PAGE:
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Recently, I came across an interesting case of じゃない usage, which I haven't seen prior.

さっきの連中の言葉じゃないけど、卒業したくねーわー、オレ。

In the example above, the sentence itself makes sense only in case of じゃない having an affirmative connotation. Through some searching, I also came across an article, that had a direct quote from Shakespeare using the same construction as in the example above

シェイクスピアの言葉じゃないけど、善悪って存在するものではなく、人間が作り出しているだけ。nothing either good or bad, but thinking makes it so.ってね。

Although I get that in this case じゃない isn't here for the purpose of negation, I don't quite understand what exactly is the grammar behind it. The only plausible explanation I can come up with, is something like かと思う being omitted after じゃない, like in

さっきの連中の言葉じゃないかと思うけど、卒業したくねーわー、オレ。

Am I thinking in the right direction, or is this じゃない usage something completely different?

Edit: or is it used to show that the speaker wants to quote someone, while knowing that the quote he makes isn't word-for-word?

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Grammatically speaking, this じゃない is a negation. This Xじゃないけど is a kind of set phrase that typically implies "I don't mean to directly quote from X, but I feel the same thing as what X said", "What I'm saying happens to be similar to what X said, but I want to say this as my own words", "You may be remined of what X said, but this is what I am thinking now", etc.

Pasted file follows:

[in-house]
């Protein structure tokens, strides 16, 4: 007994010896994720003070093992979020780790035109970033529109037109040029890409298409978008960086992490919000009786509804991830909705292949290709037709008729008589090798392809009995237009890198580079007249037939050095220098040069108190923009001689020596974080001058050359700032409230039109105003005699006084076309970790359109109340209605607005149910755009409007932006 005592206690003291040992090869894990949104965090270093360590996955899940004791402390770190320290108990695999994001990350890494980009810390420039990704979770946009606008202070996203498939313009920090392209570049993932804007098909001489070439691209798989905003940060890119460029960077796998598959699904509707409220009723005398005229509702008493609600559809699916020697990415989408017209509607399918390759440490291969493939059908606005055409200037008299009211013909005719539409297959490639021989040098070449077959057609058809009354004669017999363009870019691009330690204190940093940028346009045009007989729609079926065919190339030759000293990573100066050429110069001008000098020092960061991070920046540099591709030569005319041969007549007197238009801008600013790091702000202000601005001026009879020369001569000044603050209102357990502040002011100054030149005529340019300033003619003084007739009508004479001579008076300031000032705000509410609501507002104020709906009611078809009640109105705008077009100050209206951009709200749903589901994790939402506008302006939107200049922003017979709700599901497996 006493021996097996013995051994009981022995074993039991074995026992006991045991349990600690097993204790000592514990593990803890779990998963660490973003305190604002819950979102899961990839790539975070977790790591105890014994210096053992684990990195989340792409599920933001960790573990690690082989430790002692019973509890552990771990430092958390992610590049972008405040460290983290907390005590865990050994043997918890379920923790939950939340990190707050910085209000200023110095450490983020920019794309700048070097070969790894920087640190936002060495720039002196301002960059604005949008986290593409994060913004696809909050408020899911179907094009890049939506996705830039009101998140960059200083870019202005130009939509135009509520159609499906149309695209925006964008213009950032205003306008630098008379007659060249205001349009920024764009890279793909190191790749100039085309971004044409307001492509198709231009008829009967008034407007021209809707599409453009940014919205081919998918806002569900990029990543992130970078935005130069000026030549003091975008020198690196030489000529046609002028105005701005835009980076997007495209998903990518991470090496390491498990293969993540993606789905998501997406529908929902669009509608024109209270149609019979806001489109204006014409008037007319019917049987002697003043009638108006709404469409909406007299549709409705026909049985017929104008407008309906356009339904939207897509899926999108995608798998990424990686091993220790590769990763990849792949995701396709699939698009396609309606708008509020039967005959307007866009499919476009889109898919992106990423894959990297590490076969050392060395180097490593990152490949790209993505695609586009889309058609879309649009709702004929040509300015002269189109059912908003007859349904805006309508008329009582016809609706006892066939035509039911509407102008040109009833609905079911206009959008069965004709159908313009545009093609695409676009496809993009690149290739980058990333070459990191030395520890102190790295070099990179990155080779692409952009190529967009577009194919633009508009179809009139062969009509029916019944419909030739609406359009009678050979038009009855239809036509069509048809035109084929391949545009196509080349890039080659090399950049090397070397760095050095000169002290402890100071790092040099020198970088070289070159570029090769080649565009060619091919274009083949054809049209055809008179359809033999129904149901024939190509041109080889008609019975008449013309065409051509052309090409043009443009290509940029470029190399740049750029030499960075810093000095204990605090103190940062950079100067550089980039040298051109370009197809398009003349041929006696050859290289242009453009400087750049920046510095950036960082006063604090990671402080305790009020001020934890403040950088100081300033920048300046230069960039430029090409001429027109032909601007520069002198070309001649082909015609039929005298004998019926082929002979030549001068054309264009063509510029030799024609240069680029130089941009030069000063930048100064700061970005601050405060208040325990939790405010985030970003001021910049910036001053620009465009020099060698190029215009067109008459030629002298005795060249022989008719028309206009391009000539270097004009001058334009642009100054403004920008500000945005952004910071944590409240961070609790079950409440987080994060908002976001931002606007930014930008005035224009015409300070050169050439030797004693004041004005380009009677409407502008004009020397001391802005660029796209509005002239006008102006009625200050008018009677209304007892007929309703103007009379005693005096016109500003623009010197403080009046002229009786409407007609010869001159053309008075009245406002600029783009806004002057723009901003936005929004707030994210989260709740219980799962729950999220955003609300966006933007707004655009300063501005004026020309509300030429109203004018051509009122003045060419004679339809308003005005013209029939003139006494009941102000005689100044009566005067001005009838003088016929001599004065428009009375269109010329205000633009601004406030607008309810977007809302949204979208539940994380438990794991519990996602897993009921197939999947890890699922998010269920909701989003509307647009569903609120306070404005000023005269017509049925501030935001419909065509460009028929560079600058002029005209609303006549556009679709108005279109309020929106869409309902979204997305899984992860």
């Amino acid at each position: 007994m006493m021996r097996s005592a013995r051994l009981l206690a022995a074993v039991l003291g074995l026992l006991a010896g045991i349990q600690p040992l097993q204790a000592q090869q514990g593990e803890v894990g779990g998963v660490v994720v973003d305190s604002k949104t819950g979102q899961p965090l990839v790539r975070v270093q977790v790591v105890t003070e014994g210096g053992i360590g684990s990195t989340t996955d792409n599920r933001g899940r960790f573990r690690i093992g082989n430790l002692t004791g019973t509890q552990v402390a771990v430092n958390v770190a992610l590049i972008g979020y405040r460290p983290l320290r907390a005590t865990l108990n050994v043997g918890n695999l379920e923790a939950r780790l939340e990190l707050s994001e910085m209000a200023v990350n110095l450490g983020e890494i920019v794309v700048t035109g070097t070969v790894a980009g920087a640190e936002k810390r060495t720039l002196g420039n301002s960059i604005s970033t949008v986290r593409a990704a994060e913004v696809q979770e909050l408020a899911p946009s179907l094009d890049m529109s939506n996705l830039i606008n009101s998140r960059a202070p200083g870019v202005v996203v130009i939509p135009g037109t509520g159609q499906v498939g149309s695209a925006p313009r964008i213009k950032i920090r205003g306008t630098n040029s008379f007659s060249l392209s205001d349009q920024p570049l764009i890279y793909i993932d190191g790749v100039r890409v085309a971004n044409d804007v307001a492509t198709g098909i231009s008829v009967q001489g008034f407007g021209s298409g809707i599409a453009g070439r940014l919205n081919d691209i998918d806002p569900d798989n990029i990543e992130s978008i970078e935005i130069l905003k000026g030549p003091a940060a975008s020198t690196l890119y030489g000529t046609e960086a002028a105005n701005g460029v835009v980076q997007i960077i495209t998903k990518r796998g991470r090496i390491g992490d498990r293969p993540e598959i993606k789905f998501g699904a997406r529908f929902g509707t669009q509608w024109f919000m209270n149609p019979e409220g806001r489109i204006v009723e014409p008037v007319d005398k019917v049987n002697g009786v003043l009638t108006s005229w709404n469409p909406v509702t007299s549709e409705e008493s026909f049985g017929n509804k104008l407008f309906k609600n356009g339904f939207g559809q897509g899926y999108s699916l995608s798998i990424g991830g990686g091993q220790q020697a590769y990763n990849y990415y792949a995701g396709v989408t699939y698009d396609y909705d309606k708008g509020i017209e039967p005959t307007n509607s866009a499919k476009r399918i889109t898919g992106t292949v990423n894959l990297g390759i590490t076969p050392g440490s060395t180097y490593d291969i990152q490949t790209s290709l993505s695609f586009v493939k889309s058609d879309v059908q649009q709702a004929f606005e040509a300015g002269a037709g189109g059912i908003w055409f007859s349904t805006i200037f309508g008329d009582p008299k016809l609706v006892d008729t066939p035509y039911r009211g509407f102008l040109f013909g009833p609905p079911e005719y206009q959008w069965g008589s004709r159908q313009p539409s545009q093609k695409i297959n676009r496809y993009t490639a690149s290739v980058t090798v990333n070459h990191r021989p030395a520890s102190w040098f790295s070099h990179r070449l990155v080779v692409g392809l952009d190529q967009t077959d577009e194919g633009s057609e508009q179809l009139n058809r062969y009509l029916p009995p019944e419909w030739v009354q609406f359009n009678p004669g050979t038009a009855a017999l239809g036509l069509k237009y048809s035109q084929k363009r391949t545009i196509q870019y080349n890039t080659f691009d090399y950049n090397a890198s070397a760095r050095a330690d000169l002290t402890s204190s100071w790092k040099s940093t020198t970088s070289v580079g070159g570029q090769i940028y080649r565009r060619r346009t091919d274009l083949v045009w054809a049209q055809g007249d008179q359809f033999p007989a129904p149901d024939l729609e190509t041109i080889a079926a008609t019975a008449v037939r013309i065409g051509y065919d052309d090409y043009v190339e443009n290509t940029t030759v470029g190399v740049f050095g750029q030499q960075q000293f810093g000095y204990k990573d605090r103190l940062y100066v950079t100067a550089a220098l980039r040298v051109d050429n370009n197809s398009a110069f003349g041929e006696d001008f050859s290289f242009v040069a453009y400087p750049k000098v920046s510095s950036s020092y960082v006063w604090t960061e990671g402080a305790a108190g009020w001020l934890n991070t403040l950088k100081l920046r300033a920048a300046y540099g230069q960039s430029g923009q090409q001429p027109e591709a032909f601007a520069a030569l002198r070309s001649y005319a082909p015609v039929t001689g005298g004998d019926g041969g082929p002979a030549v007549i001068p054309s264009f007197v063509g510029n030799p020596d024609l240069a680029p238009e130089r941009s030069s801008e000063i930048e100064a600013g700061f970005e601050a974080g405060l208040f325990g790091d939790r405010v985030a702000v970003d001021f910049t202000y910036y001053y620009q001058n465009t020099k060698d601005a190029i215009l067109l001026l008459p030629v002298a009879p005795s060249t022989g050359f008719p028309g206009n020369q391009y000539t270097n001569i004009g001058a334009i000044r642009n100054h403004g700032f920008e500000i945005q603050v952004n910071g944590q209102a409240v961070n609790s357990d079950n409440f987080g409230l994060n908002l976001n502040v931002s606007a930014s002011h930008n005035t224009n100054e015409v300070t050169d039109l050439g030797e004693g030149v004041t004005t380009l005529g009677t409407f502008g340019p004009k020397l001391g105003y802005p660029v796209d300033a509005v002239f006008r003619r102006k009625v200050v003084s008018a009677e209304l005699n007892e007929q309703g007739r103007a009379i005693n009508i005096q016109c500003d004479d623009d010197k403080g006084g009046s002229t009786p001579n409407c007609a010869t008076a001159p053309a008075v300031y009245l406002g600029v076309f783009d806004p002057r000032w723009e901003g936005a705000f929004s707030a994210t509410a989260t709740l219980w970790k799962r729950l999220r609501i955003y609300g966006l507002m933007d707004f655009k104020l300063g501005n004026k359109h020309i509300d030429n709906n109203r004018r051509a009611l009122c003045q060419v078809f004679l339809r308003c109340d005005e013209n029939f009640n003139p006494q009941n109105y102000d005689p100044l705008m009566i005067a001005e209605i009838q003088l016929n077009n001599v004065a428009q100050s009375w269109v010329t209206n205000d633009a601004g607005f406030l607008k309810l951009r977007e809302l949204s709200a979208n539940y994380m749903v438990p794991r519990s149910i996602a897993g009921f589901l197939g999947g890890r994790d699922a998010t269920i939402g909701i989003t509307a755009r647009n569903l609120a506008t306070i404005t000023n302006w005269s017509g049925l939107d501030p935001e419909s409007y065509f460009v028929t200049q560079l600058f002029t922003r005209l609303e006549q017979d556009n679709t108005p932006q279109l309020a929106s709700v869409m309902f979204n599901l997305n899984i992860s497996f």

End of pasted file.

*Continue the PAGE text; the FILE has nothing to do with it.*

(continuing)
Sometimes, Xじゃないけど is used intentionally while evidently quoting someone's famous statement or mimicking someone's signature gag. In such cases, it may be like saying "no pun intended" when a pun is intended, so you shouldn't take it literally. Your second sentence about Shakespeare may be an example of this (I don't know whether Shakespeare really said this, though).

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  • I see, thank you for the detailed explanation! Do you, perhaps, know whether this is a set phrase that came to be from day-to-day conversations? Or is it a proper official grammar, meaning of which could be found in dictionaries etc? I've seen じゃない being used for comparison through negation, but the meaning could be inferred quite easily. However, in this case it seems to carry much more information, despite how short じゃないけど itself is.
    – Alex
    Mar 17 at 15:16
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    @Alex I don't think this is seriously explained in dictionaries or grammar books, but some people use this as a "hedge". I found this: ameblo.jp/punyopunyo-ameba/entry-12269140466.html / detail.chiebukuro.yahoo.co.jp/qa/question_detail/q11142029341
    – naruto
    Mar 17 at 23:27
  • I stumbled upon this by chance, but I'm surprised there isn't a proper entry about this. I always wondered if it carried a particular nuance from the times I've seen it, but I never found anything explicitly talking about it. So thank you for this question and answer.
    – user26484
    Apr 24 at 9:10

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